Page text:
John Santangelo: Great!

 

Susan Bratton: I wouldn’t have forgotten  it. So without this being a sales pitch – ‘cause we really don’t want it to be. I really want to give John the opportunity to teach you some things – explain what’s Speak Up With Power is as a system, ‘cause it’s a pretty big system.

 

John Santangelo: Yes it is. It’s, it really comes from the communication model and LP – neurolinguistic programming – how the brain interprets information and how we communicate that information. And so there’s a lot going on in the brain, how the brain works and the body, and with the other person, someone else’s map or their world and how it fits and how the communication or the message fits with their world so that we’re able to influence, persuade and most importantly, not so much for them but us first. So in that way it’s actually pretty easy. There’s just a couple of different things that we’re going to be talking about over the next half hour, and I think the listeners will get a pretty good idea of really how to do this, and really that’s my, I guess my mission and my purpose in life is… because I’ve attended a lot of workshops and done a lot of seminars and I’ve read a lot of books and listened to a lot of audio CD’s probably like a lot of the listeners, and you always get the what to do, but for me I never really got the how to do it. I’d like walk out of the workshop or read the book and went, “Yeah, that’s great information but now how do I implement it?” And I think with NLP that I’ve found that, for me at least that this is a great process and for a lot of these, the auditory digitals, I always say in NLP, the process of the analytical type people, this works great. And we teach a lot of this in different modalities, lots for the visual people and the auditory people and for the kinesthetic people, so we’ll be talking about that also.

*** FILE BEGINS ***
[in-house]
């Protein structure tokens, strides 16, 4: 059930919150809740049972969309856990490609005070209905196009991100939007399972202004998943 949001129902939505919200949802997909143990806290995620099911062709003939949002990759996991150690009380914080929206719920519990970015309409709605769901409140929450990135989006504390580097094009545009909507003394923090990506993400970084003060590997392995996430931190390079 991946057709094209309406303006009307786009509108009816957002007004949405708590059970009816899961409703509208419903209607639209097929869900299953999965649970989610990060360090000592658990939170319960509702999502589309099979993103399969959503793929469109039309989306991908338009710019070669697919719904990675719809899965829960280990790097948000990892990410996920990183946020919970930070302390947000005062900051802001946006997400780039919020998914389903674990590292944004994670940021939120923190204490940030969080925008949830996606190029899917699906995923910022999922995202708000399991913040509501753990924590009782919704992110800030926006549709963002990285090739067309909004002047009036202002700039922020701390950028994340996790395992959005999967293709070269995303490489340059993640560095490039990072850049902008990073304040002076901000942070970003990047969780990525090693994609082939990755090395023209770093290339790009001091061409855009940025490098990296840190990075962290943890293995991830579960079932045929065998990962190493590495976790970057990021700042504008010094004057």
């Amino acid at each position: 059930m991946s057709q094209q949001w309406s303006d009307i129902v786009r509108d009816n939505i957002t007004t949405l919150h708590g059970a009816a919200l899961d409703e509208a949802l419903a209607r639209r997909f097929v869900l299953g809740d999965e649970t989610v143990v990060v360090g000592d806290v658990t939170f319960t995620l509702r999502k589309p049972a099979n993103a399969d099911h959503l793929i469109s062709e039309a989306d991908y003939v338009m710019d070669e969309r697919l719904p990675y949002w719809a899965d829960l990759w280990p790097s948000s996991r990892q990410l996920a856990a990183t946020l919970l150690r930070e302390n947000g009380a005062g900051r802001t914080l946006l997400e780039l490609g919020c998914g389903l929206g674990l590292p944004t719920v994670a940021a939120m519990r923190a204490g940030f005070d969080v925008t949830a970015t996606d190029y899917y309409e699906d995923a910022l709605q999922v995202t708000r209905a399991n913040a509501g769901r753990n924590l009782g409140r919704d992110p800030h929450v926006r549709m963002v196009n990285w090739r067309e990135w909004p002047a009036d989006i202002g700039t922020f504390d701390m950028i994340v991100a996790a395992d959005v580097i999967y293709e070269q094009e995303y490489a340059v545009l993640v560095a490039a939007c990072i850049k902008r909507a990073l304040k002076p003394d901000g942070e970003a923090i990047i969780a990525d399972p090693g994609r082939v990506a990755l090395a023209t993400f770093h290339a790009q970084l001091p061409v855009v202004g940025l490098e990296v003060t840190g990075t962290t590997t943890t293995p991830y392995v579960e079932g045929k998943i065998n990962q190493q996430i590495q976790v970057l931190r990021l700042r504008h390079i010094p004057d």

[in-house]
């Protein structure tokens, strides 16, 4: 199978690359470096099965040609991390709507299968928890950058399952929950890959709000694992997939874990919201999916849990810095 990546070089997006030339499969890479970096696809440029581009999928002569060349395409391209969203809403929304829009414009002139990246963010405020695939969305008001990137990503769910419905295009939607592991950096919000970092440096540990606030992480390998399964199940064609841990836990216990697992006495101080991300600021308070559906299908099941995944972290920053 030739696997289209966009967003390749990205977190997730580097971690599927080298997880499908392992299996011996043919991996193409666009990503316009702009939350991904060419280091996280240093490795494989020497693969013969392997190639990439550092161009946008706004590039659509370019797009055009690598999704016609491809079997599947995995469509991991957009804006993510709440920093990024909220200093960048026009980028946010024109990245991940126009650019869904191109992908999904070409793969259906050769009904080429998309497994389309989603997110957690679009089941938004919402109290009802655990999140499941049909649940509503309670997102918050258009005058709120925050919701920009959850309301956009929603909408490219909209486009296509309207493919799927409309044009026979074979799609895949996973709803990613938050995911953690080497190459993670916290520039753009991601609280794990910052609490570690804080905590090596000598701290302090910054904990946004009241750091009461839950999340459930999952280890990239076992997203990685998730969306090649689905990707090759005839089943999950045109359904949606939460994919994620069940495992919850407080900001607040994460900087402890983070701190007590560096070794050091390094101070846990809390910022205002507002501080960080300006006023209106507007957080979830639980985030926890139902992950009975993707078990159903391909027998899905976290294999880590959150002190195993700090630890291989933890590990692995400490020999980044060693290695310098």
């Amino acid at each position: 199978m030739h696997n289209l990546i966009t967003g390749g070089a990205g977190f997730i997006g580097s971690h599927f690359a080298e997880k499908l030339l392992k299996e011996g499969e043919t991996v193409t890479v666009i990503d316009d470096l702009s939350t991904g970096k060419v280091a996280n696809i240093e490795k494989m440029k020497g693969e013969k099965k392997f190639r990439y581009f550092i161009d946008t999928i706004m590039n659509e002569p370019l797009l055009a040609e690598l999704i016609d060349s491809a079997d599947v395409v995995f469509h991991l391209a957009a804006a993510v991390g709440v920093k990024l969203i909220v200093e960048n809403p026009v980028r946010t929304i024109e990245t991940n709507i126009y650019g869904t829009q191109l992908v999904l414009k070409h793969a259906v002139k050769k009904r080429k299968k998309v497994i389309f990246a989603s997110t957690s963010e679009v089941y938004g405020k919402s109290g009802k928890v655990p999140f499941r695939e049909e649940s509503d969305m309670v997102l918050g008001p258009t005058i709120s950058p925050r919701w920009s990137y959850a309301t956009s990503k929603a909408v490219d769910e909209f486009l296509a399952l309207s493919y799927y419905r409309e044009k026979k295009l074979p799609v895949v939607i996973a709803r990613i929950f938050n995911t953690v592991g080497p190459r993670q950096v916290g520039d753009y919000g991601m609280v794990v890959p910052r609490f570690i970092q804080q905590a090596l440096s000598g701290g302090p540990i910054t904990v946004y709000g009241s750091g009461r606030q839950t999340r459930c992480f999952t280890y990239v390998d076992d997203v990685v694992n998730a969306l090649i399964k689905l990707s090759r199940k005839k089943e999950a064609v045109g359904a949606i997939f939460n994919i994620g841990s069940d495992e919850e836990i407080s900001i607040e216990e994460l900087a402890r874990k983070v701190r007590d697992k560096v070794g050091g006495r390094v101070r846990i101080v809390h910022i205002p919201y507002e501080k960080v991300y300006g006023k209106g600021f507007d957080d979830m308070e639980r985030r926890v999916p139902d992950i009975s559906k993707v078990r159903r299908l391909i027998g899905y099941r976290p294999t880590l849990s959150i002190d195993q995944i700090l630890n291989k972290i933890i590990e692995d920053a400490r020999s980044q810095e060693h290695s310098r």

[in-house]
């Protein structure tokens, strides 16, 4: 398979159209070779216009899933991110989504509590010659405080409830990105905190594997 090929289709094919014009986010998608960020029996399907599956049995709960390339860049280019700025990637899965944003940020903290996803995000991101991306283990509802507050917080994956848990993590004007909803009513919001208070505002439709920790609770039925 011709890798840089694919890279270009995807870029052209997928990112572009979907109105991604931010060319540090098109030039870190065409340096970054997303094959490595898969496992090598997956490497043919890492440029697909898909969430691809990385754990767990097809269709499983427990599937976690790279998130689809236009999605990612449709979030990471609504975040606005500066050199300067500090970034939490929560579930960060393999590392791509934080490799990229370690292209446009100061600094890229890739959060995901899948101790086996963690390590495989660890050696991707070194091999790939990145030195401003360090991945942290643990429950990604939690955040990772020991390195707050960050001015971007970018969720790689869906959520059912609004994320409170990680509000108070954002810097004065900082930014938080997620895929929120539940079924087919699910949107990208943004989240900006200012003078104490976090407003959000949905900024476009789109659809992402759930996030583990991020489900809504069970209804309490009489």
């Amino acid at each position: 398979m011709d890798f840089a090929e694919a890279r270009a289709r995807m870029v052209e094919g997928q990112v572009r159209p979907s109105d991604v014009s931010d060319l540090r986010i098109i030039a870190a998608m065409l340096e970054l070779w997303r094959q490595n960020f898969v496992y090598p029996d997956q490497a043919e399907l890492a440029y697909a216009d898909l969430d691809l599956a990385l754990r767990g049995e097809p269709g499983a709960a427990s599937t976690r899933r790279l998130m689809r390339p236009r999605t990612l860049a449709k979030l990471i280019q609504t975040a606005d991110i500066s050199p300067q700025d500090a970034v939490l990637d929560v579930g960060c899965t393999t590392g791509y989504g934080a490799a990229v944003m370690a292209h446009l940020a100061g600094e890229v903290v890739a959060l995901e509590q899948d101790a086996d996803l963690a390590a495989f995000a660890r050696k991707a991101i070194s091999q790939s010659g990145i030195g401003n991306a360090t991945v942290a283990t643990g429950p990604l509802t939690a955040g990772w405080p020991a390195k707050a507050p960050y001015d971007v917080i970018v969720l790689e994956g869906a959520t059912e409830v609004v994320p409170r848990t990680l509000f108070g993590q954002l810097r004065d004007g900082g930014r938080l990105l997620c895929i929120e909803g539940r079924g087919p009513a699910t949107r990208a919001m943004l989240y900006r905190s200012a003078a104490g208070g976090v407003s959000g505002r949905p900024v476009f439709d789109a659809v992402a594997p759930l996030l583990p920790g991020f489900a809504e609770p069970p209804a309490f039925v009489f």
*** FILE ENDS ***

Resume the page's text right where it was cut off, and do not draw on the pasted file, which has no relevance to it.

Susan Bratton: So you have in Speak Up With Power, it’s a fully downloadable product and there are e-books and audio lessons. And in the e-books what you really go through is how to understand what your goal is, so there’s a lot of goal setting…

 

John Santangelo: Yeah.

 

Susan Bratton: And then the obvious thing is that for the most part if you want to get something, if you want to get anything, you very seldom can completely do it in your own bubble, you need other people to help you.

 

John Santangelo: Yeah, I think it’s a great, that’s a great question. Zig Ziglar said this one; “You can’t get what you want in life unless you get it, basically get someone else on board first.” And that’s really what it takes; you can’t get anything in life unless you help enough other people get what they want first, and I love that quote. And it really epitomizes kind of how we tune into people, whether it be in our personal relationships, our social relationships, and especially at work. My belief is this; we’re the center of our own universe and we’re kind of selfish human beings in a way, and a lot of people aren’t going to stretch themselves to help other people; some will, most won’t, and it’s up to us, our ability, and that’s really what this system is about is how do we step into somebody else’s world to help them get what they want so that we can then get what we want. That’s a real challenge in anything, especially in a relationship where you’ve got so much emotions involved in that. It’s always, “What’s in it for me”, you know, that radio station, WIIFM.